The Home Office has hinted that EU free movement rules will end immediately if there is a no-deal Brexit on 31 October, sparking mass confusion and offering no concrete information.
This change could affect the rights of EU citizens who arrive in the UK from November onward.
Former Prime Minister Theresa May was considering two options to prolong the rules, which allow EU nationals to live and work freely in other countries in the bloc, under no deal.
One option was for the rules to be extended until January 2021, and another was to allow EU citizens to stay for three months before applying for a longer stay. A sort of transitional period.
However, new Prime Minister Boris Johnson has dropped these plans in favour of a new approach to be set out at a later stage.
Speaking on Monday, Mr Johnson said the UK would not “become hostile to immigration,” but it would be “democratically controlled” after Brexit.
The Home Office said EU citizens currently living in the UK would still have until December 2020 to apply for the right to remain under its settled status scheme.
So what does this mean, exactly?
In a no-deal scenario, those EU citizens with the right to permanent residence in the UK – which is granted after they have lived in the UK for five years – should see no change to their situation.
EU nationals who are already in the UK can apply for settled status or pre-settled status in the same way as now.
A spokesperson for the Home Office has said “EU citizens and their families still have until at least December 2020 to apply to the EU Settlement Scheme,” which would grant them legal status in Britain after Brexit.
An end to freedom of movement would not affect those EU citizens coming for holidays and short trips, but would impact those who wish to work or study in the UK.
The changes to freedom of movement will not directly affect Irish citizens.
However, the news of a possible sharp end to free movement without the transition period envisaged under Theresa May’s administration provoked concern about how at least 2.6 million EU nationals who have yet to apply for settled status/pre-settled status would prove they are in the UK legally.
Time is of the essence:
Many believe the biggest challenge facing the Home Office is the significant lack of time they have to sort out this issue. Joe Owen, the program director on Brexit at the Institute for Government, a London-based think tank, has been quoted saying:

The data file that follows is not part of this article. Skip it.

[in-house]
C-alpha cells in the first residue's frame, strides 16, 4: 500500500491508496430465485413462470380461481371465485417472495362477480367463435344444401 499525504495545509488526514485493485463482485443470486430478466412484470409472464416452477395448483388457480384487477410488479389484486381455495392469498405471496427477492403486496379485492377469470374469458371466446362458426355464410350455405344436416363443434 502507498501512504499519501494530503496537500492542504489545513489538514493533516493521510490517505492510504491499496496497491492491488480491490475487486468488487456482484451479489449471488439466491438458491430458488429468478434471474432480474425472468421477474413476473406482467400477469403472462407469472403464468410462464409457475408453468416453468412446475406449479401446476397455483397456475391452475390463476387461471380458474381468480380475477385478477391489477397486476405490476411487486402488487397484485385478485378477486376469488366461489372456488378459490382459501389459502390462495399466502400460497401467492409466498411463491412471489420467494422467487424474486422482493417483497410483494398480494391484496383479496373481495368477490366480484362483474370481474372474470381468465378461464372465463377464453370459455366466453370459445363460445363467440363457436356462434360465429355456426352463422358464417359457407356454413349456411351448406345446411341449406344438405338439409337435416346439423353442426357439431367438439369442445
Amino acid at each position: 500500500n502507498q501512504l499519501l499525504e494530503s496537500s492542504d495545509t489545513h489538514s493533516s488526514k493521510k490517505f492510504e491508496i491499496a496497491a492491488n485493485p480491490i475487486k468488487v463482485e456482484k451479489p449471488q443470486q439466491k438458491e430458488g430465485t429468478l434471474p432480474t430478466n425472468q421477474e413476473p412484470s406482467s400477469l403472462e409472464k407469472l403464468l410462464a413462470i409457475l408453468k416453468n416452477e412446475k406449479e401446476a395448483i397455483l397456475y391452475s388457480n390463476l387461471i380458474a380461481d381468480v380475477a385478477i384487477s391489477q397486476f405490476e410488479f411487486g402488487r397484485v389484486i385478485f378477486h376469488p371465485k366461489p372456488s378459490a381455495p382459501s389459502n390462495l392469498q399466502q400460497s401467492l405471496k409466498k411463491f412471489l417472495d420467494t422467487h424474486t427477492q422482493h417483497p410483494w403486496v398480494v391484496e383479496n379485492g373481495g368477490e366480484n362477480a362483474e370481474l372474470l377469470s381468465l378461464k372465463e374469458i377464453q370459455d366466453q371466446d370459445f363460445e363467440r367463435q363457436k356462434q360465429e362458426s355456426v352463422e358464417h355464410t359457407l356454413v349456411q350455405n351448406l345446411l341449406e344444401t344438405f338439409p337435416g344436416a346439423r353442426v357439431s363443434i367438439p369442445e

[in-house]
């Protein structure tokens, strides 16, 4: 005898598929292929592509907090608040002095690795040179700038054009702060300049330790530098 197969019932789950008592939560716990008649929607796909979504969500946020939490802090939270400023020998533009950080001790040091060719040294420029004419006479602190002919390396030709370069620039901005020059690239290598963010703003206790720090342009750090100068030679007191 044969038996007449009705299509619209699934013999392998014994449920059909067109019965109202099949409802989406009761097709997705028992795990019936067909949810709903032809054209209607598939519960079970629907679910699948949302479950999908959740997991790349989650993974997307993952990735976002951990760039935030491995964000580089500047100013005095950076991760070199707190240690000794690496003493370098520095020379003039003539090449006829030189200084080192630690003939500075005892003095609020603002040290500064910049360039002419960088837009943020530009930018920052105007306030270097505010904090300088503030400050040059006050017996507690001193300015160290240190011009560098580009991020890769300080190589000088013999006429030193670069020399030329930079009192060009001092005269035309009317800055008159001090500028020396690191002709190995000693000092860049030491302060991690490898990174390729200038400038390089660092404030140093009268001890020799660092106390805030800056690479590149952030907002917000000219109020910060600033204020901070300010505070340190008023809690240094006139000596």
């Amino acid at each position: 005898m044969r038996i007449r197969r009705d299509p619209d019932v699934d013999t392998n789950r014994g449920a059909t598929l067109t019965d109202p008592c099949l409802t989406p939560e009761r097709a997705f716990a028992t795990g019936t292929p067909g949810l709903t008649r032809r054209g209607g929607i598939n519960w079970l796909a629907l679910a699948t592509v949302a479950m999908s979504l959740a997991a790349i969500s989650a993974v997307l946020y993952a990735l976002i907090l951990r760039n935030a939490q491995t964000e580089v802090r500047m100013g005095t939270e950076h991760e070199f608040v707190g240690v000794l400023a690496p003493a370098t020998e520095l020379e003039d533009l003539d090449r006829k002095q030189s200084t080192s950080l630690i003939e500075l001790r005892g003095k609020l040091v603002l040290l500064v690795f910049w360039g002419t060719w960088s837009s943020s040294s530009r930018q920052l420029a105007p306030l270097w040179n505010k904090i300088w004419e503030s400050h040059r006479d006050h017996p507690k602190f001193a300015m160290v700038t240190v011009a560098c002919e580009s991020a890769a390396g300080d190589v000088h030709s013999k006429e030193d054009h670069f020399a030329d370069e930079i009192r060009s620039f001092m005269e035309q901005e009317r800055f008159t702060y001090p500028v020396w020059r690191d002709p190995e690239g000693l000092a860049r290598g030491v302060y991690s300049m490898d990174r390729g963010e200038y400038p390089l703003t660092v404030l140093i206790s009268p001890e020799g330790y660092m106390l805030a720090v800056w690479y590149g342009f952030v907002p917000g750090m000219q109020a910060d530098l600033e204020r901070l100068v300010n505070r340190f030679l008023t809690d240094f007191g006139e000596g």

“You cannot change the migration system … and not have a plan for how you replace it within 10 weeks. It’s really not clear how on earth they plan to get this through.”
It is the ever present uncertainty of Brexit that is worrying many EU international’s living in the UK more than anything else. Some of them who have yet to apply are worried about their right to NHS treatment or employment being questioned. Some are also concerned about how they would prove they have the right to live in the UK if they travel abroad.
Around 1 million EU nationals living in the UK have already applied for settled status, but at least a further 2.6 million have yet to apply.
Under Britain’s current immigration system, EU nationals who live and work in the country don’t require any documentation apart from a valid passport. As a result, there is no formal government registry of those who have exercised their free-movement rights to live and work in Britain.
If freedom of movement were to end tomorrow, or in two months, there would be no way for the British government to distinguish between the EU nationals who are eligible to stay in the country and those who have newly arrived. The only ones they can account for are the one million EU nationals who have already applied for settled status through the government’s EU Settlement Scheme.
Naturally, there was some serious qualms about the absence of definitive information about what kind of documents people might need to take with them if they were to travel abroad, returning after 31 October. The Home Office have simply said that more information will be revealed in the coming weeks.
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